Temporal stability of the Eating Disorder Examination Questionnaire
Article first published online: 22 JUL 2004
Copyright © 2004 Wiley Periodicals, Inc.
International Journal of Eating Disorders
Volume 36, Issue 2, pages 195–203, September 2004
How to Cite
Mond, J. M., Hay, P. J., Rodgers, B., Owen, C. and Beumont, P. J.V. (2004), Temporal stability of the Eating Disorder Examination Questionnaire. Int. J. Eat. Disord., 36: 195–203. doi: 10.1002/eat.20017
- Issue published online: 22 JUL 2004
- Article first published online: 22 JUL 2004
- Manuscript Accepted: 11 SEP 2003
- Eating Disorder Examination Questionnaire;
- temporal stability;
The current study examined the stability and internal consistency of the Eating Disorder Examination Questionnaire (EDE-Q) in a general population sample.
The EDE-Q was administered to a community sample of women aged 18–45 on two occasions, with a median test-retest interval of 315.0 days.
Pearson correlations between items of the EDE-Q assessing attitudinal features of eating disorder psychopathology ranged from 0.57 for the Restraint subscale to 0.77 for the Eating Concern subscale. The stability of items addressing eating disorder behaviors was much lower, with phi coefficients for the occurrence of objective bulimic episodes, subjective bulimic episodes, and use of exercise as a compensatory behavior of 0.44, 0.24, and 0.31, respectively, and Kendall's tau b correlations of 0.44, 0.28, and 0.31, respectively, for the frequency of these behaviors, across occasions. The internal consistency of the EDE-Q was high, with a Cronbach alpha coefficient for the global scale of 0.93, compared with a value of 0.90 for the Eating Disorder Examination interview.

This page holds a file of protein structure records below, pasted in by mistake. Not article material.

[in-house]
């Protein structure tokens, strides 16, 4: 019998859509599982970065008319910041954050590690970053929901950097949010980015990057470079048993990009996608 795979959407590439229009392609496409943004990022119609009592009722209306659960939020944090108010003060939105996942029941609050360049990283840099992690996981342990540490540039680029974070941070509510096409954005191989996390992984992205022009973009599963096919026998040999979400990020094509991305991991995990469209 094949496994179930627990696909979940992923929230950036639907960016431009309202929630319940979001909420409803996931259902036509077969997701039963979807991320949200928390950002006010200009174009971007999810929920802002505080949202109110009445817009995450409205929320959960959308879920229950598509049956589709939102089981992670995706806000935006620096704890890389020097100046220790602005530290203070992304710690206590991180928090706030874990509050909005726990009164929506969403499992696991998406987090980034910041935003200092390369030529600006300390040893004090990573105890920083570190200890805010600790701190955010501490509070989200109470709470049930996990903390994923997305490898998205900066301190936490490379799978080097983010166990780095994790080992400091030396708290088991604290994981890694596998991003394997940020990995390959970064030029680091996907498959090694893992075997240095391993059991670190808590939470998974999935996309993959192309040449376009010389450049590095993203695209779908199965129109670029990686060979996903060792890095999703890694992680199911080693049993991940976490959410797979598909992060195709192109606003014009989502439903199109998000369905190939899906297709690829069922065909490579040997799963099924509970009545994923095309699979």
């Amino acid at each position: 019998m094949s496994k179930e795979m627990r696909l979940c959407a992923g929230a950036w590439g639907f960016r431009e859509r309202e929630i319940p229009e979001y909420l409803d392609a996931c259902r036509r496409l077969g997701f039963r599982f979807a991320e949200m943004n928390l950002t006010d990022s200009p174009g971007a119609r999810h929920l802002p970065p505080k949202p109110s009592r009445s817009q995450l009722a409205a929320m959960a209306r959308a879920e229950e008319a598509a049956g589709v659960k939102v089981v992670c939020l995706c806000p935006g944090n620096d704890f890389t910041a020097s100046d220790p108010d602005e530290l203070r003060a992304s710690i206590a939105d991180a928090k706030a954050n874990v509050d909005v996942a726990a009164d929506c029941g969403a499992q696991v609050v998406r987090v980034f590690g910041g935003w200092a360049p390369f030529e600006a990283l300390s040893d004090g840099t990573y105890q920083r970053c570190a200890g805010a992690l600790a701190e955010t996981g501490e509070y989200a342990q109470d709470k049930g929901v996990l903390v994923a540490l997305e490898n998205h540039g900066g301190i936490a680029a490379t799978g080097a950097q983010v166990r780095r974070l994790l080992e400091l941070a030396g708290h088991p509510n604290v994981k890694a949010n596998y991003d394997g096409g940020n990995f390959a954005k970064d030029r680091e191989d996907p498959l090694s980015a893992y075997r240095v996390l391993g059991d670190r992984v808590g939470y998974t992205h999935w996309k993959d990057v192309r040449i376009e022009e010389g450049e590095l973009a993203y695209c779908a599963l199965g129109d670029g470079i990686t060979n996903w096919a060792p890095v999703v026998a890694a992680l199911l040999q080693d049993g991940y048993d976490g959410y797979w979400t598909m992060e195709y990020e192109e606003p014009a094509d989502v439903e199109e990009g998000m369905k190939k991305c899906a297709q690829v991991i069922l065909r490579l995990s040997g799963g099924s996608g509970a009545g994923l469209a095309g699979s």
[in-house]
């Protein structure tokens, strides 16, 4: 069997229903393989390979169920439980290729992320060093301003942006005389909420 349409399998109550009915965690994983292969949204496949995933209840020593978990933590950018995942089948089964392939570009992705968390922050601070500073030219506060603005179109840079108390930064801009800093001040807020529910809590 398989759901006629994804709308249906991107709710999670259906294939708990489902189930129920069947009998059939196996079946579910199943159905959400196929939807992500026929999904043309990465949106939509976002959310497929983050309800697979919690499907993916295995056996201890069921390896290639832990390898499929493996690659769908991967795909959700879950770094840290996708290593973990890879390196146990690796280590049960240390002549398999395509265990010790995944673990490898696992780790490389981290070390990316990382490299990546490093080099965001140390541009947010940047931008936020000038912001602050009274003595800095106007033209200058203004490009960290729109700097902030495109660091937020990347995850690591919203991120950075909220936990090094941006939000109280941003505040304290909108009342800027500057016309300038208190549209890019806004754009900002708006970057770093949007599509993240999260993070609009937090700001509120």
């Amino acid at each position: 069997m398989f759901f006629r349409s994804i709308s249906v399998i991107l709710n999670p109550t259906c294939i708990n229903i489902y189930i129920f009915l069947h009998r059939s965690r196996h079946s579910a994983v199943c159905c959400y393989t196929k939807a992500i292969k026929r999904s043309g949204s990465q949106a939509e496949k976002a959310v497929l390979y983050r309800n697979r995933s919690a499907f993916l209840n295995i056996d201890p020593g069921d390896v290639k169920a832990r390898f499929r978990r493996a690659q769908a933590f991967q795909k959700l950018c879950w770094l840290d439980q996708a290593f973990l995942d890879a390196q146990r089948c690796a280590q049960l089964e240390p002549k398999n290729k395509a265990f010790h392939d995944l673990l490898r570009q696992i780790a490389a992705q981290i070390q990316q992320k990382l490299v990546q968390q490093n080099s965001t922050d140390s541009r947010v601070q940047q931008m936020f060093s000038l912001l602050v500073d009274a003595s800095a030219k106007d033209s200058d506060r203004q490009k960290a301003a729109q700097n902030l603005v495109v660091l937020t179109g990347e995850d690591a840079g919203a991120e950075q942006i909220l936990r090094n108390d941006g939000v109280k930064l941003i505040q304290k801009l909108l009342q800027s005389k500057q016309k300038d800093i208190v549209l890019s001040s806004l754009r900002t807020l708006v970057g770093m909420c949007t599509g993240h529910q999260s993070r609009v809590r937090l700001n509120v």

Items of the EDE-Q assessing attitudinal features of eating disorder psychopathology demonstrate a high degree of temporal stability, whereas the stability of items addressing eating disorder behaviors is much lower. In the case of compensatory eating disorder behaviors, low stability is likely to reflect actual trait variation, whereas the low stability of binge eating behaviors, in particular subjective bulimic episodes, is likely to reflect both trait variation and measurement error. The high internal consistency of EDE-Q items supports its use as a screening instrument in two-phase epidemiologic studies. © 2004 by Wiley Periodicals, Inc. Int J Eat Disord 36: 195–203, 2004.